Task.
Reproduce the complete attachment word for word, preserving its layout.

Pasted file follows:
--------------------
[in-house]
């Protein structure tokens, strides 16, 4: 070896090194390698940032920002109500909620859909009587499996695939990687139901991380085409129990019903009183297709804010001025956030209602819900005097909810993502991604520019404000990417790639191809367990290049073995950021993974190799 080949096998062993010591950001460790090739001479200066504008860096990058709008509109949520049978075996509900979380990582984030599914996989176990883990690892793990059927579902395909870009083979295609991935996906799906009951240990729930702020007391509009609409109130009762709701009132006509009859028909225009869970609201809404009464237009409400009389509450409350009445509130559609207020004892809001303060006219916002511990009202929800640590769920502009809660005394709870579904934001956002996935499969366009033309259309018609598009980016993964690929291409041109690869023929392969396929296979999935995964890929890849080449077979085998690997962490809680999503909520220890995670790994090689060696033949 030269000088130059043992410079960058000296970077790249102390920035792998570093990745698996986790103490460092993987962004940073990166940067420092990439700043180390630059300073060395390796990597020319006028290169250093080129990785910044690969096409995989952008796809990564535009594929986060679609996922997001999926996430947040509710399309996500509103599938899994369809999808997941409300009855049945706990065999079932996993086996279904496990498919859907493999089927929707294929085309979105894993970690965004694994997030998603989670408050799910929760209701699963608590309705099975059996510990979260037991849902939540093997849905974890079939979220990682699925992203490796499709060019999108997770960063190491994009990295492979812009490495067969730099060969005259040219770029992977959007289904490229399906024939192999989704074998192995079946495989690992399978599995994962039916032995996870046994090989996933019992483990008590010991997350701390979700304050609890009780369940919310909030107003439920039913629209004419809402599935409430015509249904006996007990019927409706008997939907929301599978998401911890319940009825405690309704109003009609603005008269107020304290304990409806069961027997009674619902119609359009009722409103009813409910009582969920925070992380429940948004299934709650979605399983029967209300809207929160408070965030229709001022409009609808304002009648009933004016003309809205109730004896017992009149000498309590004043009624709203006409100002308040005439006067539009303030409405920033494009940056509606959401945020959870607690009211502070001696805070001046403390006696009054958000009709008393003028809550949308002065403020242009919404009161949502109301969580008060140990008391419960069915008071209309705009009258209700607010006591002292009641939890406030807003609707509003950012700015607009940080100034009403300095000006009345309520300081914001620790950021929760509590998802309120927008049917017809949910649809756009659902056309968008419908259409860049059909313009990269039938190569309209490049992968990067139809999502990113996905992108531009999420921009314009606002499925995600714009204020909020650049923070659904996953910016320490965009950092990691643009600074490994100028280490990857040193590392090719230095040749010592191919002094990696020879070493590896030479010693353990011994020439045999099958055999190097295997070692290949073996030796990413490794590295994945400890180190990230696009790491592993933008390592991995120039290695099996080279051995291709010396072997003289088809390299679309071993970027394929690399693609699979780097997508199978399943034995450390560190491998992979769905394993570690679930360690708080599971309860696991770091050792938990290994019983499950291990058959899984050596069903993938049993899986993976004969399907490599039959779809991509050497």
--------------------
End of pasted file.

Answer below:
[in-house]
């Protein structure tokens, strides 16, 4: 070896090194390698940032920002109500909620859909009587499996695939990687139901991380085409129990019903009183297709804010001025956030209602819900005097909810993502991604520019404000990417790639191809367990290049073995950021993974190799 080949096998062993010591950001460790090739001479200066504008860096990058709008509109949520049978075996509900979380990582984030599914996989176990883990690892793990059927579902395909870009083979295609991935996906799906009951240990729930702020007391509009609409109130009762709701009132006509009859028909225009869970609201809404009464237009409400009389509450409350009445509130559609207020004892809001303060006219916002511990009202929800640590769920502009809660005394709870579904934001956002996935499969366009033309259309018609598009980016993964690929291409041109690869023929392969396929296979999935995964890929890849080449077979085998690997962490809680999503909520220890995670790994090689060696033949 030269000088130059043992410079960058000296970077790249102390920035792998570093990745698996986790103490460092993987962004940073990166940067420092990439700043180390630059300073060395390796990597020319006028290169250093080129990785910044690969096409995989952008796809990564535009594929986060679609996922997001999926996430947040509710399309996500509103599938899994369809999808997941409300009855049945706990065999079932996993086996279904496990498919859907493999089927929707294929085309979105894993970690965004694994997030998603989670408050799910929760209701699963608590309705099975059996510990979260037991849902939540093997849905974890079939979220990682699925992203490796499709060019999108997770960063190491994009990295492979812009490495067969730099060969005259040219770029992977959007289904490229399906024939192999989704074998192995079946495989690992399978599995994962039916032995996870046994090989996933019992483990008590010991997350701390979700304050609890009780369940919310909030107003439920039913629209004419809402599935409430015509249904006996007990019927409706008997939907929301599978998401911890319940009825405690309704109003009609603005008269107020304290304990409806069961027997009674619902119609359009009722409103009813409910009582969920925070992380429940948004299934709650979605399983029967209300809207929160408070965030229709001022409009609808304002009648009933004016003309809205109730004896017992009149000498309590004043009624709203006409100002308040005439006067539009303030409405920033494009940056509606959401945020959870607690009211502070001696805070001046403390006696009054958000009709008393003028809550949308002065403020242009919404009161949502109301969580008060140990008391419960069915008071209309705009009258209700607010006591002292009641939890406030807003609707509003950012700015607009940080100034009403300095000006009345309520300081914001620790950021929760509590998802309120927008049917017809949910649809756009659902056309968008419908259409860049059909313009990269039938190569309209490049992968990067139809999502990113996905992108531009999420921009314009606002499925995600714009204020909020650049923070659904996953910016320490965009950092990691643009600074490994100028280490990857040193590392090719230095040749010592191919002094990696020879070493590896030479010693353990011994020439045999099958055999190097295997070692290949073996030796990413490794590295994945400890180190990230696009790491592993933008390592991995120039290695099996080279051995291709010396072997003289088809390299679309071993970027394929690399693609699979780097997508199978399943034995450390560190491998992979769905394993570690679930360690708080599971309860696991770091050792938990290994019983499950291990058959899984050596069903993938049993899986993976004969399907490599039959779809991509050497």